Pythonic control of VMware -- ctypes does not provide access to 'menu' gui-control.
zapazap at yahoo.com
Tue Mar 2 05:07:43 CET 2004
"Michael Geary" <Mike at DeleteThis.Geary.com> wrote in message news:<10470sbrjkdh1b2 at corp.supernews.com>...
> If you are trying to close an application, I wouldn't access its menu at
> all. The normal way to close a Windows app is to send or post a WM_CLOSE
> message to its main window.
Noted, and my intent is to bypass the menu as much as possible when
driving the app. But without documentation of the app's API, I have
no obvious (to me) recourse but using the menu. In the unittest, I
closed the app with the menu in order to exercise the menu. The app
closing is just a convenient side effect :-)
> If you need to find out more about how an application is structured,
> Winspector Spy may be useful: http://www.windows-spy.com/
And this may be just the thing I am looking for, maybe even to
bypass the menu altogether. You are keeping my hope alive, thanks!
> Won't the user still be able to press Ctrl+Alt (or whatever you set the
> hotkey to) to break out of full screen mode and get back to the host system?
Probably. My concern is less over determined crakers than over teachers
freaking out when the VM leaves full screen mode -every time- the host
does something to it. (I have hopes of deploying this in a school setting,
with teachers modifying and snapshoting the students' VM, without the
teacher having to know that it is a VM at all.) Disabling the Ctrl+Alt
would indeed be nice, but bulletproofing is not a priority at this stage.
Indeed, at this stage, I want this to be automated for my own purposes,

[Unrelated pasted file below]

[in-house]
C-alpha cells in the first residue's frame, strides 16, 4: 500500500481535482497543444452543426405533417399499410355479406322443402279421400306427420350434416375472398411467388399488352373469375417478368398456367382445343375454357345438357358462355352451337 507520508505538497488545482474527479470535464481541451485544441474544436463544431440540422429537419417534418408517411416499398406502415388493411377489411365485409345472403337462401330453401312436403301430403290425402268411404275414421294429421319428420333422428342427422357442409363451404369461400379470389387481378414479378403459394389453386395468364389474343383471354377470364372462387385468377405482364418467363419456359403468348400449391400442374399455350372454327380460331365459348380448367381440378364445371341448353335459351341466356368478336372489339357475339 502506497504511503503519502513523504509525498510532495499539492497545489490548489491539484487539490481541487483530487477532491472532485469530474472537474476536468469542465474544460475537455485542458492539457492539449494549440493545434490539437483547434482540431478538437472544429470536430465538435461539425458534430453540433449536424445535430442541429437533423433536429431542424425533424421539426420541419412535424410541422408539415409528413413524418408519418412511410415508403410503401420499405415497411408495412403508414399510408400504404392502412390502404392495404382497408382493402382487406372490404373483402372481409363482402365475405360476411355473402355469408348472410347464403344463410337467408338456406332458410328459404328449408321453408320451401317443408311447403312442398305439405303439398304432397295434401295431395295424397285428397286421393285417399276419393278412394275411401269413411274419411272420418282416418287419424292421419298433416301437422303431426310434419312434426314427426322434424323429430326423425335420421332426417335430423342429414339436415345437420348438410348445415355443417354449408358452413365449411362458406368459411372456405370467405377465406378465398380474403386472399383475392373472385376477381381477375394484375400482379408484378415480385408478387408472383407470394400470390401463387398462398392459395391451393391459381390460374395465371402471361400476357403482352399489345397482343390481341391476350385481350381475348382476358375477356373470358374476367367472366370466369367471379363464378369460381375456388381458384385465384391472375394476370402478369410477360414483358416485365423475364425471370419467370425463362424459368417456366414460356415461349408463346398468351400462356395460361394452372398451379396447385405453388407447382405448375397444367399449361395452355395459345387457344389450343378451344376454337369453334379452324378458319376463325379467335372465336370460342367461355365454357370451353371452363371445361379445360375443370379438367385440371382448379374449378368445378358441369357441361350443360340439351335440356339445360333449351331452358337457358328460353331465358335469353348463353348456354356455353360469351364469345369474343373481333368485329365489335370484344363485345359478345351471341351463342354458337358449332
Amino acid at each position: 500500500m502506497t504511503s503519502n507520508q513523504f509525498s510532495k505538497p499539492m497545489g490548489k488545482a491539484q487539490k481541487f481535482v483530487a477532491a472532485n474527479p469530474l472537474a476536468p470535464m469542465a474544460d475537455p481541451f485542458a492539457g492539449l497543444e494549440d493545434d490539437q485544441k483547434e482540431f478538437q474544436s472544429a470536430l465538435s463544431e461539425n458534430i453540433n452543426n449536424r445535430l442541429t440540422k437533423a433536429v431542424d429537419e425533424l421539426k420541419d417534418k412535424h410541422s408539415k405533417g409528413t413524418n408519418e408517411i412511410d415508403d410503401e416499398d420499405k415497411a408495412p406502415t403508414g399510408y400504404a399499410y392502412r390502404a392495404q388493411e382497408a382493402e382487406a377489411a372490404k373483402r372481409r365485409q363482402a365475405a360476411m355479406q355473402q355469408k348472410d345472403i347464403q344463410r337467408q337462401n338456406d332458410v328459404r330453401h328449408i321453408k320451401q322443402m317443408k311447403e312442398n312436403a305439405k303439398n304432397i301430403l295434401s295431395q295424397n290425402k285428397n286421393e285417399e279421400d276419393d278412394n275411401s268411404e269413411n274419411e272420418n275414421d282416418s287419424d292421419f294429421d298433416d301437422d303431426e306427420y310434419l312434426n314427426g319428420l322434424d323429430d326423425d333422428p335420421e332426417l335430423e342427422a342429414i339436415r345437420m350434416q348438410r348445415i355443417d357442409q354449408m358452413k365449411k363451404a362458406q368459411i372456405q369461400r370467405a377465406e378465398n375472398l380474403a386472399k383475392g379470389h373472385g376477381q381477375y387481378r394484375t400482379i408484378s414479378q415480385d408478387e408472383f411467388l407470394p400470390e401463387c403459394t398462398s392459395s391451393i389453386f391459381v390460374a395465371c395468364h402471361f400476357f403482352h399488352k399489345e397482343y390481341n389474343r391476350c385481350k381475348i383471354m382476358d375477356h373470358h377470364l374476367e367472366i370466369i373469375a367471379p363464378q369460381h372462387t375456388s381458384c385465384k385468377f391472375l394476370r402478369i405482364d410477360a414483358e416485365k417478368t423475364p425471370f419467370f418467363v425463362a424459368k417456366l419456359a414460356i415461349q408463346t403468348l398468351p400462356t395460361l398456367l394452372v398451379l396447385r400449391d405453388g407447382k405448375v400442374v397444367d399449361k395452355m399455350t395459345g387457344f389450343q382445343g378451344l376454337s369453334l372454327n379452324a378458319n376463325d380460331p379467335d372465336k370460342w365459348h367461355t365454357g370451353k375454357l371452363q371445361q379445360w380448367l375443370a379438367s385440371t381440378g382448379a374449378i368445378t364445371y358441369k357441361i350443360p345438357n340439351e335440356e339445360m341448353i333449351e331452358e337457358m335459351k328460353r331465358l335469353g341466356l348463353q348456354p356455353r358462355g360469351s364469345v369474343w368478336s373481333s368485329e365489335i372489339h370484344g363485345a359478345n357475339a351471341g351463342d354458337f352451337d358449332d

because I am both lazy and careless in routine tasks on my own machine!
Here I do not mind the VM leaving full screen mode. I am disciplined
enough to "sit on my hands" while it does it's thing. Students may not
> Don't use os.system to run a program in Windows....
> You can use os.startfile to run a program using the ShellExecute function...
> Or use win32api.ShellExecute...
> If you were coding in C, I would recommend using ShellExecuteEx instead of
> ShellExecute. ShellExecuteEx gives you the process and thread handles to the
> application, so you can use the WaitForInputIdle() function instead of an
> unreliable time delay.
> I don't see a wrapper for ShellExecuteEx in win32api, but you could probably
> do it with ctypes.
That is new to me, and does sound interesting.
> The difference between PostMessage and SendMessage is that SendMessage waits
> until the target window function returns, so you wouldn't need the delay.
> > def get_hwnds(text):
> > """
> > Return list of all top level hwnds with specified
> > text in the title.
> > """
> > fn = win32gui.GetWindowText
> > list = 
> > win32gui.EnumWindows( (lambda hwnd,acc: acc.append(hwnd)), list)
> > return [ hwnd for hwnd in list if text in fn(hwnd) ]
> This doesn't seem like a good idea. Some unrelated window could have the
> same text in its title.
> Instead of GetWindowText, I'd use win32gui.GetClassName and look for the
> window class name you want. You can use Winspector Spy to find the class
> name for any window.
> There's no guarantee that class names will be unique either, but it's a lot
> better than using window titles. You could check both.
> A general comment about closing applications: As you know, many apps will
> put up a confirmation dialog box when you close them. In your Notepad test,
> what if the user had edited the text? Notepad would put up a "do you want to
> save" dialog and your code would take the assert. VMware always puts up a
> confirmation message box if the VM is running. SendMessage(WM_CLOSE) would
> avoid this problem by waiting for the WM_CLOSE message to return.
Yup, I agree - for my project, but not this particular unittest. Which
is also why I do not bother to deal with closing dialog boxes. My test
should never cause a dialog to appear, and I wanted to trim it to the
bare minimum that shows the problem. (Perhaps I need not have had the
test exercise both Notepad and Freecell? One working example may have
I will check windows-spy and hope that I do not face too steep a learning
curve regarding windows innards (which the menu route would have avoided!)
Thank you Mike. Your comments are appreciated, and
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